Conservation

Farmed salmon go wild

    Norway's wild salmon owe part of their genetic make-up to escapees from salmon farms, which could compromise the fitness of the wild population.

    Credit: NPL/Alamy

    Wild Atlantic salmon (Salmo salar; pictured) are more genetically diverse and generally better adapted to the environment than are their farmed counterparts. Sten Karlsson and his colleagues at the Norwegian Institute for Nature Research in Trondheim looked at genetic markers in 21,562 wild salmon from 147 locations around Norway. They found significant genetic material from farmed salmon in wild fish from about half of these locations, with the average wild population showing 6% farmed genetic heritage. In some locations, this rose to 42%.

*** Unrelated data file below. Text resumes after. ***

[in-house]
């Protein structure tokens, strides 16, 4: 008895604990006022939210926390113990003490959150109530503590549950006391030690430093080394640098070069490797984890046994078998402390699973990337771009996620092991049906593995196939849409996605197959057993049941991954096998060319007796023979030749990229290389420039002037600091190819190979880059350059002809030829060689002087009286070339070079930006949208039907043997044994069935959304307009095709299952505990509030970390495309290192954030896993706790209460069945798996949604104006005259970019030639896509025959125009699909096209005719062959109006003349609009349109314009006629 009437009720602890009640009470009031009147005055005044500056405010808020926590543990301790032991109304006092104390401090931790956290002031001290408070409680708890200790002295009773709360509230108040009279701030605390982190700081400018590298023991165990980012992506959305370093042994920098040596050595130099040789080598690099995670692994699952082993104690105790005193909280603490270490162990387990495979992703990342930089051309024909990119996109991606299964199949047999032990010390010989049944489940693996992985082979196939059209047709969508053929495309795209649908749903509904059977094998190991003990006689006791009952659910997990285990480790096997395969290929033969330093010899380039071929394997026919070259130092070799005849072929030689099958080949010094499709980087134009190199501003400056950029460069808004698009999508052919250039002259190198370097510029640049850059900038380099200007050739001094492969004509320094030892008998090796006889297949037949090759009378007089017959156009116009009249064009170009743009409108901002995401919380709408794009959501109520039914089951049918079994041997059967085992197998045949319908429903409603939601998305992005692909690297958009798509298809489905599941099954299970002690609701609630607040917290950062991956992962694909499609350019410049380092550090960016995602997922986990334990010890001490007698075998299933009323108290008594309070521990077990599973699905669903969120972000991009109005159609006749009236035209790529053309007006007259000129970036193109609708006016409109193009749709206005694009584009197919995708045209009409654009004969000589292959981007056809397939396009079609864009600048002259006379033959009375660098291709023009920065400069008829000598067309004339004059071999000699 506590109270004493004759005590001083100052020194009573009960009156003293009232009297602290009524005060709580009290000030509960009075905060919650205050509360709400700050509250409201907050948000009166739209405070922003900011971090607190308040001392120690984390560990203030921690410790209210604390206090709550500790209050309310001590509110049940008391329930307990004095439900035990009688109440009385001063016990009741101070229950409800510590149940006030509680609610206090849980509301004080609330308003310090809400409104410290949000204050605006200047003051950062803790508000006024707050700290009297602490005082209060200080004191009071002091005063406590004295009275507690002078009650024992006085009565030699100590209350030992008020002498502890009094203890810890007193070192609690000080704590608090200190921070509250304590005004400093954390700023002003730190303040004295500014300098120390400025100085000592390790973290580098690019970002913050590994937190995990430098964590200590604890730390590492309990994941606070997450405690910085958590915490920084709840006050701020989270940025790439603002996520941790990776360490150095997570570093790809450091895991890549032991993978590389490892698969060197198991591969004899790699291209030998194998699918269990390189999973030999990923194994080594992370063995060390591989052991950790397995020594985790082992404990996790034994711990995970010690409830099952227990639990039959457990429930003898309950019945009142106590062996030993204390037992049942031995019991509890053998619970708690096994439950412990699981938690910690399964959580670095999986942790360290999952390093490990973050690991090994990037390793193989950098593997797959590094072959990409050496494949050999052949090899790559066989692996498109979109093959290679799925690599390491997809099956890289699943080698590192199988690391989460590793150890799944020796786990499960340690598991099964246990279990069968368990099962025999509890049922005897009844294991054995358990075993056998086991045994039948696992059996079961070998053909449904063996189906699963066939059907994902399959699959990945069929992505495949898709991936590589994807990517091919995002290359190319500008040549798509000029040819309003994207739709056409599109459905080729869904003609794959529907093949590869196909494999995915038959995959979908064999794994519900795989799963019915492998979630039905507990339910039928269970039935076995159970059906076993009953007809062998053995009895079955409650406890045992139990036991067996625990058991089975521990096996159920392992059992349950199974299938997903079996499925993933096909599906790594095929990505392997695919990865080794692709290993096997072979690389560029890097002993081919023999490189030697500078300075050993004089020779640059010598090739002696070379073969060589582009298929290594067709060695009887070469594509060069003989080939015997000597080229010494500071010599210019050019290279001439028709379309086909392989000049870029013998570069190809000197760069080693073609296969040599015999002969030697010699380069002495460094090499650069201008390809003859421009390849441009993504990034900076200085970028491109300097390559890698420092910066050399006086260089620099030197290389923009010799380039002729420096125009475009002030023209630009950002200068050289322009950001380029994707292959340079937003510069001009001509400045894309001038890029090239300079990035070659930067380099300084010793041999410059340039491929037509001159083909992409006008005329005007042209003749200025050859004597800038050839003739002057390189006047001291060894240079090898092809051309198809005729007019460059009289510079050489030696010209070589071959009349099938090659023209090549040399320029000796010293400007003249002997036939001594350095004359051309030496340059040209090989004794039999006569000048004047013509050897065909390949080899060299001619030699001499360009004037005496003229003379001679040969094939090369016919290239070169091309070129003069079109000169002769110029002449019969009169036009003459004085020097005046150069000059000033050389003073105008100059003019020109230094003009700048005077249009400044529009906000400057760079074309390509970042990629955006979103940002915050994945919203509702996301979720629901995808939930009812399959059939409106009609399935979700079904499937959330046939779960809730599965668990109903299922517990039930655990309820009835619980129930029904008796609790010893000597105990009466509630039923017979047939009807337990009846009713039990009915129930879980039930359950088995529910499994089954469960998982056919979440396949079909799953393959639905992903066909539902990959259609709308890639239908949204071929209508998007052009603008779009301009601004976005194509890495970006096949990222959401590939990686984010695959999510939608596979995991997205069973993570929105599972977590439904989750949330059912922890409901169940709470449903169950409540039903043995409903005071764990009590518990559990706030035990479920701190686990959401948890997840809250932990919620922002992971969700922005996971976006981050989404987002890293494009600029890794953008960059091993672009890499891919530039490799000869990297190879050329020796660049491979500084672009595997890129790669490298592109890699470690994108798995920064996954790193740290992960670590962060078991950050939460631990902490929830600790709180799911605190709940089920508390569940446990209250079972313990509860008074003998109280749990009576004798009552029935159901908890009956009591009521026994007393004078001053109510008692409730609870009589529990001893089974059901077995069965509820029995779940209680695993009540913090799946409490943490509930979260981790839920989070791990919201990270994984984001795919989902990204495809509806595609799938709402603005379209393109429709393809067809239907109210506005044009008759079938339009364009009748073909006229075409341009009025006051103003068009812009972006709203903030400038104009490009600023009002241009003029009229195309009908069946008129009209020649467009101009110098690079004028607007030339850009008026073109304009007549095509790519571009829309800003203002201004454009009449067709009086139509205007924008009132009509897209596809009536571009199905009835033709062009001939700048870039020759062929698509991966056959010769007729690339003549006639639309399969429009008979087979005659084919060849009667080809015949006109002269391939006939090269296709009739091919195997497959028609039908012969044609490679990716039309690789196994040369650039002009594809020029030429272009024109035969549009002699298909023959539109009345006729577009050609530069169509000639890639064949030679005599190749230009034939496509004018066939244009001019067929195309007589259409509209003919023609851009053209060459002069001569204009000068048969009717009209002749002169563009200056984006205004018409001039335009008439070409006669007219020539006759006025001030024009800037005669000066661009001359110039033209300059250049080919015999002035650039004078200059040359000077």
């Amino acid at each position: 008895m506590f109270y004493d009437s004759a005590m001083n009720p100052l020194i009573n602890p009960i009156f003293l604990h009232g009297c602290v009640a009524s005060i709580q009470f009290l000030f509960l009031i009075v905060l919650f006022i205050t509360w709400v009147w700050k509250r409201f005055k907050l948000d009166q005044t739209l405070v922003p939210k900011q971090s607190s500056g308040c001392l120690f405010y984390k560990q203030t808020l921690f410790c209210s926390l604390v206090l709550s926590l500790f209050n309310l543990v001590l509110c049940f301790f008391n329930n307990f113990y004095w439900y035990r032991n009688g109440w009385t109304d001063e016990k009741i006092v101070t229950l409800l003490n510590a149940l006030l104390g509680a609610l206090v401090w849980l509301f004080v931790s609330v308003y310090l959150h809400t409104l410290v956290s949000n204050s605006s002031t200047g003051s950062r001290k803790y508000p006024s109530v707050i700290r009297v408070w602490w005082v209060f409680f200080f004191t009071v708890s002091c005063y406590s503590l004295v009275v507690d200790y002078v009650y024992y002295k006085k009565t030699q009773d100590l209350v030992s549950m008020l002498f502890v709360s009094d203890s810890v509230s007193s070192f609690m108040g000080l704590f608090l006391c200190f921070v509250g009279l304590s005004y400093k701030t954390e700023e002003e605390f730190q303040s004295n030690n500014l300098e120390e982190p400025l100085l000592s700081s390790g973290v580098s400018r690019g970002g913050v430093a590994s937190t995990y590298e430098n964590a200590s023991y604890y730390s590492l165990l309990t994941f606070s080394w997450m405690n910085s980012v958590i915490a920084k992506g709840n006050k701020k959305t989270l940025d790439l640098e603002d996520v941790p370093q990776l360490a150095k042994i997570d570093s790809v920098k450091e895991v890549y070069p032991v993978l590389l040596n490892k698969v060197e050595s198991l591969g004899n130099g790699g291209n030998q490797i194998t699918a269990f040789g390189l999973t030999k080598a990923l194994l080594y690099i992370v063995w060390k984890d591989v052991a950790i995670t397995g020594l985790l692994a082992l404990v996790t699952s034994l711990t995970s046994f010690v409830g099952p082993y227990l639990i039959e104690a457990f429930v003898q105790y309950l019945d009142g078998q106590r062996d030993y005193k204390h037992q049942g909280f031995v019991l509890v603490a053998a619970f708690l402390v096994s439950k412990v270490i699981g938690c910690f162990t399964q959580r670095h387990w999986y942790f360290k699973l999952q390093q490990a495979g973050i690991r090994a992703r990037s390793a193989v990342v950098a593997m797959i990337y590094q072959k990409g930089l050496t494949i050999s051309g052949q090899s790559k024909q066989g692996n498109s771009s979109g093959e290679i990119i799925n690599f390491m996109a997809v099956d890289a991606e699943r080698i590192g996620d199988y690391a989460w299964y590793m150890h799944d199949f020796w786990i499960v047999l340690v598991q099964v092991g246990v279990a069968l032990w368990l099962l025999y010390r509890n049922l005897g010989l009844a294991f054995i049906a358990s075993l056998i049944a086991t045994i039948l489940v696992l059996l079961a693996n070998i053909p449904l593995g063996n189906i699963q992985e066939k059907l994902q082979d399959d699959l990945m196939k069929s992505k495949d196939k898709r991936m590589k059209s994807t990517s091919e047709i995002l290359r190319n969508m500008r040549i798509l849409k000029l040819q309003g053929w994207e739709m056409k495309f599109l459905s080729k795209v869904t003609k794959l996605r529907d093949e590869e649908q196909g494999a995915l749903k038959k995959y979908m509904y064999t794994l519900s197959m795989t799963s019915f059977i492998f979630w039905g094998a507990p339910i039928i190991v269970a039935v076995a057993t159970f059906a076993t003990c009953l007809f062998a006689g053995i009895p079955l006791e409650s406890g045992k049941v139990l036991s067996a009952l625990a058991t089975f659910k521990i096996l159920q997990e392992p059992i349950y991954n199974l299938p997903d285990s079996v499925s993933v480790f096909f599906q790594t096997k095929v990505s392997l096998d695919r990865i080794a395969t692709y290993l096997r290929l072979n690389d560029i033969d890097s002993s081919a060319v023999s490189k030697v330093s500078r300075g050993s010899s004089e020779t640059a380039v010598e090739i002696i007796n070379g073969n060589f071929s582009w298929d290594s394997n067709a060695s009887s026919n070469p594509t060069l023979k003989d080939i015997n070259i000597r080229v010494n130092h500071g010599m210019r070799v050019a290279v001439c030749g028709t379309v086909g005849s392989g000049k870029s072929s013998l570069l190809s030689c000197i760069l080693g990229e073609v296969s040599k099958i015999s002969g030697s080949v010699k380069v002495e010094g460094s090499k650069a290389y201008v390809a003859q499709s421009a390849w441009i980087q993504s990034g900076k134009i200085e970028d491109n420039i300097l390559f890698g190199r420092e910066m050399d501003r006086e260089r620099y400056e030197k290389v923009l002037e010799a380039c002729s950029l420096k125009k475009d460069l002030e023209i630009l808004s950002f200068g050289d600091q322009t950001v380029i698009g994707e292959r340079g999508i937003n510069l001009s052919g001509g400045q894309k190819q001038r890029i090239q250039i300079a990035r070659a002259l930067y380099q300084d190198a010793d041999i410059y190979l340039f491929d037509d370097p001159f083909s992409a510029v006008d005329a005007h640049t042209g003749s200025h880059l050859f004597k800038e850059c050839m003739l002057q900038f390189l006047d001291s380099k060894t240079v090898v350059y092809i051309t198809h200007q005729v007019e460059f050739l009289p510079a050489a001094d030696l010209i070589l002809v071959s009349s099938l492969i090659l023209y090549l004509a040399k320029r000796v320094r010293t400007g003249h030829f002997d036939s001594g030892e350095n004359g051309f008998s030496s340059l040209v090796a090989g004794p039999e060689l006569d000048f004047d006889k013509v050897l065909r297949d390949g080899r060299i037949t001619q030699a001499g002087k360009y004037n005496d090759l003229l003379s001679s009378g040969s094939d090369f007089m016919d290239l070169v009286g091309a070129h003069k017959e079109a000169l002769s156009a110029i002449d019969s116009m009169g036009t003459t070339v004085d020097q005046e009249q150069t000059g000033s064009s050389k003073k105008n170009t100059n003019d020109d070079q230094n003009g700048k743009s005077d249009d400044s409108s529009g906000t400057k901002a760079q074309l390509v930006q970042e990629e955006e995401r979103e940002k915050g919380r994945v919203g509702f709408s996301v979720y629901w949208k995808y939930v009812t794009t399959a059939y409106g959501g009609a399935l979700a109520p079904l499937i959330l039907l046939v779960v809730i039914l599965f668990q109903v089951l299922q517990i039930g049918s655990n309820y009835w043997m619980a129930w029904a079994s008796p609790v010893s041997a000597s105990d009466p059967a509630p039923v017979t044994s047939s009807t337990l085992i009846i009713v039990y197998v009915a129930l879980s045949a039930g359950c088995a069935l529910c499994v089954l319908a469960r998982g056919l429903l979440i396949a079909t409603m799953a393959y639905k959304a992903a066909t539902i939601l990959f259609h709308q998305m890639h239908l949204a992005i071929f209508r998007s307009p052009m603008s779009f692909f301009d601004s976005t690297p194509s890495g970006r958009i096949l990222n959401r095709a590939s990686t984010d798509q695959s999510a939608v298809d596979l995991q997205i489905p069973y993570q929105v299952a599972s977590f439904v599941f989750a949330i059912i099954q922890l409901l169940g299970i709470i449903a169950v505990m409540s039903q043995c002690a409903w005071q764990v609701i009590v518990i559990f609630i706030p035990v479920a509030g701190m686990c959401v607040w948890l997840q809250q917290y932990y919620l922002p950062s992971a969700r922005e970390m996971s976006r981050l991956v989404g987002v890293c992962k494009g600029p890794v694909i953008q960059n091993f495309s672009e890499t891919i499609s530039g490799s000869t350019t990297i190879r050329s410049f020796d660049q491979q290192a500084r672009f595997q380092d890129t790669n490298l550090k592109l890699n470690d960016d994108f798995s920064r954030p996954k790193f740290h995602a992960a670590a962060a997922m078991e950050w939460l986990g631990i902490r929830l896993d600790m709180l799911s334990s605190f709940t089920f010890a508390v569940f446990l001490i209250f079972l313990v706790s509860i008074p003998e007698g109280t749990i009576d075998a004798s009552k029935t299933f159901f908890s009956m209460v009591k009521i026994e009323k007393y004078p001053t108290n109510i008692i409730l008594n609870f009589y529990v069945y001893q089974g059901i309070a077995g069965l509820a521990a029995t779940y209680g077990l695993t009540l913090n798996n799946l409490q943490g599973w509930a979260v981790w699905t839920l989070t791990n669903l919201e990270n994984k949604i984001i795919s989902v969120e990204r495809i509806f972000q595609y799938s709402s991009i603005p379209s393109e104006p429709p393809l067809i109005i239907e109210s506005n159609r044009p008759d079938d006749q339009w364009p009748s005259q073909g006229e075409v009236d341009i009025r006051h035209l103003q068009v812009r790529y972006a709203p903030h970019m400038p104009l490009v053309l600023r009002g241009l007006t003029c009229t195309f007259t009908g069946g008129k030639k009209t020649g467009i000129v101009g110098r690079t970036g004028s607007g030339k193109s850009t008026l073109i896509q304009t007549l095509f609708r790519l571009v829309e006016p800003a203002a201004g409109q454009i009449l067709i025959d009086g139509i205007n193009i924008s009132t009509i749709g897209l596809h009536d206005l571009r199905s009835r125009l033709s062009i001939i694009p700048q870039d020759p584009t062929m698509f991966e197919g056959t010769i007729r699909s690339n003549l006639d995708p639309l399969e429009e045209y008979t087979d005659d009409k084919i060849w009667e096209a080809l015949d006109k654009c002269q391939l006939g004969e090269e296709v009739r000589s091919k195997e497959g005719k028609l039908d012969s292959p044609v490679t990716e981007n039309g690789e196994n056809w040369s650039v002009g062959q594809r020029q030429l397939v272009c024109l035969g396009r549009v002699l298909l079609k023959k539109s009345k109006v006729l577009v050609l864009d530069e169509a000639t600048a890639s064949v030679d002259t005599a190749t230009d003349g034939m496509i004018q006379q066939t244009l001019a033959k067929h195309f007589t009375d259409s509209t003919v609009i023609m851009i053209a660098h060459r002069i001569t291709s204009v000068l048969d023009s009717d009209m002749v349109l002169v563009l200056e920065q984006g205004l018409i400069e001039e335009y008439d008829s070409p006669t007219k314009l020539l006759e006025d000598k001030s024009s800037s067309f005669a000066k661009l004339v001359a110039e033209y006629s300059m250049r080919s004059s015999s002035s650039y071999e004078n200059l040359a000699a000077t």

Wild populations in areas with many salmon farms contained higher levels of farmed salmon DNA than did those in regions with less farming. Managers of both wild and farmed animals should work to minimize mating between the two populations, the authors say.

    ICES J. Mar. Sci. http://doi.org/bm6j (2016)

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    Farmed salmon go wild. Nature 536, 8 (2016). https://doi.org/10.1038/536008a

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